“When I was little, I groomed and rode in the stable that was here. I grew up close by here, and my parents had a small stable in the garden. I used to come here with my one pony and one horse to train with the teacher. In my summer holiday, I worked here and helped out. Twenty-two years ago, I bought it. Back then it was just the small stable and indoor as well as a piece of land. Year after year, I have bought square meter by square meter here to expand the property. Every time I did a small business, I would use the money to buy a bit more land – but it was quite difficult,” Ameeuw explains. 

The peaceful surroundings at Ecuries d'Ecaussinnes is a far cry from the hectic and jet-setting life Ameeuw lives today. Having brought his Longines Masters Series from Paris to Hong-Kong and New York, means a whole lot of travelling – 200 days of the year to be precise. 

Although it is obvious that Ameeuw lives and breathes his brainchild EEM, he is the sort of guy that loves to be at home – for good reason. Outside the family house, there is the “zoo” with a number of small ponies, a donkey, Poppa the pet pig, Jaqueline the goat as well as Isidor the dog – the two latter behaving as sister and brother. Jaqueline likes to walk Ameeuw to his office down the hill, but can get deeply offended when not allowed inside – and once even went as far as launching a revenge attack on her master after being upset by a closed door. It’s a far cry from the VIP at the Longines Masters. “I always say I have two good moments: When I leave, and when I come back,” Ameeuw laughs when talking about life at Ecuries d'Ecaussinnes. “This is my paradise, it is my dream.”

A bit crazy, and a dreamer too

Photo (c) Jenny Abrahamsson “You have to be a bit crazy, a dreamer and not too realistic,” Ameeuw says about his inventions. Photo (c) Jenny Abrahamsson.

Ameeuw stopped school at the age of 15, and has no formal academic background. “But, I was not a good rider, and not a good groom either – I had to find my place in the sport,” he laughs. 

That did not stop him from going on to create what has become one of the empires in the sport of modern showjumping. Today, Ameeuw is the CEO of EEM – the creator, owner and organizer of the Longines Masters Series – in addition to running Ecuries d'Ecaussinnes. “You have to be a bit crazy, a dreamer and not too realistic,” Ameeuw says about his inventions.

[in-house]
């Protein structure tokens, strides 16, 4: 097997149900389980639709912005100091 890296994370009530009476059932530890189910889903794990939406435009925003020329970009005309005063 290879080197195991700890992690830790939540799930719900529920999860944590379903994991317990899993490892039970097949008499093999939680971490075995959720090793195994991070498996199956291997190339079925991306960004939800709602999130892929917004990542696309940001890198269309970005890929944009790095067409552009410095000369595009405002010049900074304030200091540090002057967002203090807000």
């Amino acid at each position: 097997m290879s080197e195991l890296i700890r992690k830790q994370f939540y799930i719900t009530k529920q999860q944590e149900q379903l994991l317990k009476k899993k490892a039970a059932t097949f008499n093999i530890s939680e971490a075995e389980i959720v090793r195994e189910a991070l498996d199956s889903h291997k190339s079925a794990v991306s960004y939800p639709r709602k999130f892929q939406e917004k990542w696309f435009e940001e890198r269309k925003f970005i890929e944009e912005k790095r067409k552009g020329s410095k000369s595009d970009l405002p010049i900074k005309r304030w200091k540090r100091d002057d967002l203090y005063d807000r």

“What we have built with the Longines Masters Series has been very challenging, and has required a lot of my time,” Ameeuw says about how his attention has slowly shifted away from the breeding and horse business towards his event company. 

“It all began in 2004 when I, together with the Pessoa-family, took over the organizing of the Jumping de Bruxelles – later known as the Audi Masters,”” Ameeuw tells. 

“Whenever I met people that were not involved with equestrian sports they would look at me with a question mark on their face when I said I was a dealer of showjumping horses. I wanted to give some credibility and bring some spotlight to the sport, and when we got the opportunity to take on the show in Brussels I saw my chance,” he tells. 

“Back then, Jumping de Bruxelles was very famous and prestigious – it was the place to be. It was where I fell in love with horses, and where my parents brought me when I was little to watch the best riders in the world. It was so chic, in the news, on TV – and I was so impressed with it,” Ameeuw tells. 

“When we took over we realized change was needed. We decided to bring in a title sponsor – like in other professional sports. We sold the title to Audi, and in 2004 the show became the Audi Masters. We tried to change the format, the rules, the colours, the light, the sand – everything to make this event attractive – for families, for the cooperate world, for the media. We also needed to adapt to get the necessary TV coverage. On top came the fact that Audi was investing, and I needed to make some kind of promise that they would have a fantastic return on their investment. In the end, we made five editions of the Audi Masters,” Ameeuw says. 

Gucci goes showjumping

Photo (c) Jenny Abrahamsson. Throwback to the Gucci Paris Masters. Photo (c) Jenny Abrahamsson.

“During this time, a friend of me brought my attention to the Jumping de Paris – that had been taken off the calendar. They had kept the Salon du Cheval, but cancelled the jumping. ‘Why don’t you come to Paris’ my friend said? ‘It is the city of glamour, fashion, business – make a partnership with Salon de Cheval?’”